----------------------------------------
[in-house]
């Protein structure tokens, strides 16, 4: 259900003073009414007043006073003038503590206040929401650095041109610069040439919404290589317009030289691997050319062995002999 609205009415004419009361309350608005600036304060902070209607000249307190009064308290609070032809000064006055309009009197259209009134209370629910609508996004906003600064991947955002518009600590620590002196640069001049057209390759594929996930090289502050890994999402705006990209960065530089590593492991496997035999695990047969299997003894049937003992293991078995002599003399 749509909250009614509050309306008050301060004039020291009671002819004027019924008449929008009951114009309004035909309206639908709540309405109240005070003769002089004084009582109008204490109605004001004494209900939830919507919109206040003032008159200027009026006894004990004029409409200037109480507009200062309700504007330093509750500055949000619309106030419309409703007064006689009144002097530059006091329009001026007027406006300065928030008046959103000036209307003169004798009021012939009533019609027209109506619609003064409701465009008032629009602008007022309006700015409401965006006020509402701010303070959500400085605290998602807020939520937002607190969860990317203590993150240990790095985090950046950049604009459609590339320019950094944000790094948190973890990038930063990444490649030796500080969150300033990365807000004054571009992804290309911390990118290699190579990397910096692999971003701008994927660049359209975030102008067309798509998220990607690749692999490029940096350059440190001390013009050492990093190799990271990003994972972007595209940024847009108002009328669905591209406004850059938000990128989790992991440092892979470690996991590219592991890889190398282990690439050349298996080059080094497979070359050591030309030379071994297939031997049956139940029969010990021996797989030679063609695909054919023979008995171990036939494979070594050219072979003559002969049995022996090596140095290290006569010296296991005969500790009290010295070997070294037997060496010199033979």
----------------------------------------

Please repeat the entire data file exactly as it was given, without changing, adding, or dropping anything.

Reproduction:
[in-house]
């Protein structure tokens, strides 16, 4: 259900003073009414007043006073003038503590206040929401650095041109610069040439919404290589317009030289691997050319062995002999 609205009415004419009361309350608005600036304060902070209607000249307190009064308290609070032809000064006055309009009197259209009134209370629910609508996004906003600064991947955002518009600590620590002196640069001049057209390759594929996930090289502050890994999402705006990209960065530089590593492991496997035999695990047969299997003894049937003992293991078995002599003399 749509909250009614509050309306008050301060004039020291009671002819004027019924008449929008009951114009309004035909309206639908709540309405109240005070003769002089004084009582109008204490109605004001004494209900939830919507919109206040003032008159200027009026006894004990004029409409200037109480507009200062309700504007330093509750500055949000619309106030419309409703007064006689009144002097530059006091329009001026007027406006300065928030008046959103000036209307003169004798009021012939009533019609027209109506619609003064409701465009008032629009602008007022309006700015409401965006006020509402701010303070959500400085605290998602807020939520937002607190969860990317203590993150240990790095985090950046950049604009459609590339320019950094944000790094948190973890990038930063990444490649030796500080969150300033990365807000004054571009992804290309911390990118290699190579990397910096692999971003701008994927660049359209975030102008067309798509998220990607690749692999490029940096350059440190001390013009050492990093190799990271990003994972972007595209940024847009108002009328669905591209406004850059938000990128989790992991440092892979470690996991590219592991890889190398282990690439050349298996080059080094497979070359050591030309030379071994297939031997049956139940029969010990021996797989030679063609695909054919023979008995171990036939494979070594050219072979003559002969049995022996090596140095290290006569010296296991005969500790009290010295070997070294037997060496010199033979």